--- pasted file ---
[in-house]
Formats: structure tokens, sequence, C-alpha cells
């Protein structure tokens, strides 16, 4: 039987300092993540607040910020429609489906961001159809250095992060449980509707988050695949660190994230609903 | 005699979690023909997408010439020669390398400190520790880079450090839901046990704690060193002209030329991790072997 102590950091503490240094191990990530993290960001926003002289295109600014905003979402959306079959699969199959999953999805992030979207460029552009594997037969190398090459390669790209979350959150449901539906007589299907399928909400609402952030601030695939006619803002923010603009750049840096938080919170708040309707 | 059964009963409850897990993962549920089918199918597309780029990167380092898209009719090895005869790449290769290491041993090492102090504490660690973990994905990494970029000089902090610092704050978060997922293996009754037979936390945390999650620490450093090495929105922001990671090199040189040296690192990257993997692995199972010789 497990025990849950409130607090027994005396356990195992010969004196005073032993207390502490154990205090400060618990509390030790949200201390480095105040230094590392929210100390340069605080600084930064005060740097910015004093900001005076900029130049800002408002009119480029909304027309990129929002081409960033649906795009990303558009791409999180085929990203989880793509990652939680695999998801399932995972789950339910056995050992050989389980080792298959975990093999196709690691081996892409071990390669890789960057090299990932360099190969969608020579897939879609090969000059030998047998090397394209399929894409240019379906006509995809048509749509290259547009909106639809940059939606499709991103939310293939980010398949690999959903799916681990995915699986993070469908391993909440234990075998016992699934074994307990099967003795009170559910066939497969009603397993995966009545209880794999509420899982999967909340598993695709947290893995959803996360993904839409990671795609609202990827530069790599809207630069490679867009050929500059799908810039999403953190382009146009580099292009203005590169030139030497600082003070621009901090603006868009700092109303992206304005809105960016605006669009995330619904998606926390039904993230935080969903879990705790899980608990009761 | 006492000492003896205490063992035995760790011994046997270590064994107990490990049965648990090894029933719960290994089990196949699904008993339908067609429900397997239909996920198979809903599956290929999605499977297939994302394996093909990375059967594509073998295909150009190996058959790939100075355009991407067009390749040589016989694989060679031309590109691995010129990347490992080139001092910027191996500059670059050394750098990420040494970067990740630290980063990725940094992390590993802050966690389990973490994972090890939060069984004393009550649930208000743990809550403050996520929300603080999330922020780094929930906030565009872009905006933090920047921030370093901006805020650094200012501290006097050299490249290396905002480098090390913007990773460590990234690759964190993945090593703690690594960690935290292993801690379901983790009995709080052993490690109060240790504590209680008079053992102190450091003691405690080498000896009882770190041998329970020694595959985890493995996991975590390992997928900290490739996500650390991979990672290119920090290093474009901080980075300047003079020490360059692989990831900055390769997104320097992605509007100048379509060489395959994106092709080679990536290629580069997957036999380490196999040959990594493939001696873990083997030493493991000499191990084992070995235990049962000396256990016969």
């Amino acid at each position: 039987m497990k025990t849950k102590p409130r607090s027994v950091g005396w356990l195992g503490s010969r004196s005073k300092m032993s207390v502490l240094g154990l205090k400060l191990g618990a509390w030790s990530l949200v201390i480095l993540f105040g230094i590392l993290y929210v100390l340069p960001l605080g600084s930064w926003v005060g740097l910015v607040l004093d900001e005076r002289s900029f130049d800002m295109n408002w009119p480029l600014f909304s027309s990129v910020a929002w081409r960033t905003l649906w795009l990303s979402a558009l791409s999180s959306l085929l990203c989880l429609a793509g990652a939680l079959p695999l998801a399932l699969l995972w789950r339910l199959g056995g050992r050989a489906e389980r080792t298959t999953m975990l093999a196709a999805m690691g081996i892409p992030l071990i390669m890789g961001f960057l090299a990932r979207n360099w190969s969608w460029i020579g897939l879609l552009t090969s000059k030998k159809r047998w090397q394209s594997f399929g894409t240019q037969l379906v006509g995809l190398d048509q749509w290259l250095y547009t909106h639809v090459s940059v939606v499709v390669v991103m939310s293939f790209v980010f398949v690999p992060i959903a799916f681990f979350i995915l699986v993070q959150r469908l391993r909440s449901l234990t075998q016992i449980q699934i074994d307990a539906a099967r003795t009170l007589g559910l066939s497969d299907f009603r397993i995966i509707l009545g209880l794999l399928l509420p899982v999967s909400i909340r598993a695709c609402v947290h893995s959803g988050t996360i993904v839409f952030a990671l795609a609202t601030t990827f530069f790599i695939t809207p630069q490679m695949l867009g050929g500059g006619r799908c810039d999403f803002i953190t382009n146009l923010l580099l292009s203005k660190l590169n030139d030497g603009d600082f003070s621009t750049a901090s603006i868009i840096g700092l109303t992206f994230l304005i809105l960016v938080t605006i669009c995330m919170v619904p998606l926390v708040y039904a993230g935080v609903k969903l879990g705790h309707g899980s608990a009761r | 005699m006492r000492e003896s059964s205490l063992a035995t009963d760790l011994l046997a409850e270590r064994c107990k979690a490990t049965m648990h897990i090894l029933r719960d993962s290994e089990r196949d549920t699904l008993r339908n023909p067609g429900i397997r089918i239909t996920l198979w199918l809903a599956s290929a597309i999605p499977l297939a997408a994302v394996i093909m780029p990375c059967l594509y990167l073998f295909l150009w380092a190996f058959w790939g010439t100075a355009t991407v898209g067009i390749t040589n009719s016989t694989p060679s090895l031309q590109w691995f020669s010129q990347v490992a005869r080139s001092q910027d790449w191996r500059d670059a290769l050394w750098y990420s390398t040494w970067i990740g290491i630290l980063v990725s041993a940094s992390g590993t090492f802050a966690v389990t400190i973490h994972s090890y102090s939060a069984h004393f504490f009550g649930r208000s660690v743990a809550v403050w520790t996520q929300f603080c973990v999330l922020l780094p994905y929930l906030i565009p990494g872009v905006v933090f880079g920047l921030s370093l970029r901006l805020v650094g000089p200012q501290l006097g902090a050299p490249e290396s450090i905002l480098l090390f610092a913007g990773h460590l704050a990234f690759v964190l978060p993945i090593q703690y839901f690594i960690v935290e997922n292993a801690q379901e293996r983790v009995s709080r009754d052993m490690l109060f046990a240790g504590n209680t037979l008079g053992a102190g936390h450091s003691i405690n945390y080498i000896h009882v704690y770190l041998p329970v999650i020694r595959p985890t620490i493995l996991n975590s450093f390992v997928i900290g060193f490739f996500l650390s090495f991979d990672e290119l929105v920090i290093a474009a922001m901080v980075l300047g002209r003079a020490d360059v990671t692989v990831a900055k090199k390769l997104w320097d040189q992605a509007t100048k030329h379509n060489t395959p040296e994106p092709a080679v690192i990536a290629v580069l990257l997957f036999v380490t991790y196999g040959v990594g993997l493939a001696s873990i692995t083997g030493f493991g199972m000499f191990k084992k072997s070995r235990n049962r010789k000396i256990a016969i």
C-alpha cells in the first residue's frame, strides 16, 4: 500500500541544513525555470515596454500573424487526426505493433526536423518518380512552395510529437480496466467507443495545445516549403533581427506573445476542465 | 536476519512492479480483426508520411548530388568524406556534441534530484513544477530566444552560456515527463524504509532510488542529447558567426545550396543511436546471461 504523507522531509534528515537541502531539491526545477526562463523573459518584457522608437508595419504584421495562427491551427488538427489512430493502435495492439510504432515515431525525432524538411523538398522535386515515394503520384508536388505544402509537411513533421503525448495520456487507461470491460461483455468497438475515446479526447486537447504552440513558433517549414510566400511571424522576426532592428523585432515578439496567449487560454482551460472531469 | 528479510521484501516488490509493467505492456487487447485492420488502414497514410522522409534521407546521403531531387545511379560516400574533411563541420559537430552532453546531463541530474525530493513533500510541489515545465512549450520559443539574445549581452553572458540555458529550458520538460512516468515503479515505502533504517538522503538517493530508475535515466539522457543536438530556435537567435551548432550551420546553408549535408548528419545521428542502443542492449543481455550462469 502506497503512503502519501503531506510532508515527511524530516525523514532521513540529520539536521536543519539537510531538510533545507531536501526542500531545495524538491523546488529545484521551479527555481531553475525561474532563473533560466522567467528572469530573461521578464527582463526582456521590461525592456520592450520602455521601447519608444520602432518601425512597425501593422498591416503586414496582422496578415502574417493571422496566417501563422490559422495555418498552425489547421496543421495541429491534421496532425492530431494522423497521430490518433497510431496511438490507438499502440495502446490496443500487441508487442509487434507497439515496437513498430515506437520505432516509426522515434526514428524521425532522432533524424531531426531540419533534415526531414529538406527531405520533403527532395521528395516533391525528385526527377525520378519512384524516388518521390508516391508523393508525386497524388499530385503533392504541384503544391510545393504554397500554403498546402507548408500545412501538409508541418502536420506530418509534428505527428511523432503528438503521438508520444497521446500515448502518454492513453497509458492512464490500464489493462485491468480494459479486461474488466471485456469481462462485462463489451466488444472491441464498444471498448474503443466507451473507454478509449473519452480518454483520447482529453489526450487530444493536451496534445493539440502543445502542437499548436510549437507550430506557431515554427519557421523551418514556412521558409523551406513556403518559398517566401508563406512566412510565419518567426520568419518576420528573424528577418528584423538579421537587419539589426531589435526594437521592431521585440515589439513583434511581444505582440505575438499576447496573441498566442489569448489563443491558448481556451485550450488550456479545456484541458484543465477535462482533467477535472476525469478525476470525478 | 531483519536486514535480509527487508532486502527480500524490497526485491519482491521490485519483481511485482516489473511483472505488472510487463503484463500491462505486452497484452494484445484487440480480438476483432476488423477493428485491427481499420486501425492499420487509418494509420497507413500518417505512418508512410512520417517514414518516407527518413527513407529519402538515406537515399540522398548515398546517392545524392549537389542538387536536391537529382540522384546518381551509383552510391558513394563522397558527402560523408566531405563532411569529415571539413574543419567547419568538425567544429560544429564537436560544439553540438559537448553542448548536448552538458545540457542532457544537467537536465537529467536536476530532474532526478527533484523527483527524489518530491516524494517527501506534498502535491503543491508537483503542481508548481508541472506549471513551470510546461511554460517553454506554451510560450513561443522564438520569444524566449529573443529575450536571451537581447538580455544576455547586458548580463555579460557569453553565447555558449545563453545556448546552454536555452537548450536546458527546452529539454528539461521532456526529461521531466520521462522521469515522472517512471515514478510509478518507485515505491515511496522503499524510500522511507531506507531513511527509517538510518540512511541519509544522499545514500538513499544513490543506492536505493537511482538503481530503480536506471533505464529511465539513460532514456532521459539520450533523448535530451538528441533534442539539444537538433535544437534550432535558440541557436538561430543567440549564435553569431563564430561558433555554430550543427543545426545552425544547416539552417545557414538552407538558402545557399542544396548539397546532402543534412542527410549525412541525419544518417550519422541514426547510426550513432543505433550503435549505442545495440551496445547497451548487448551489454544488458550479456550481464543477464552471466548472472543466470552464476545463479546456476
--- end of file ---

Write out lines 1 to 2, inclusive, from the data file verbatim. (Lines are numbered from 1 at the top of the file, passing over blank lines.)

[in-house]
Formats: structure tokens, sequence, C-alpha cells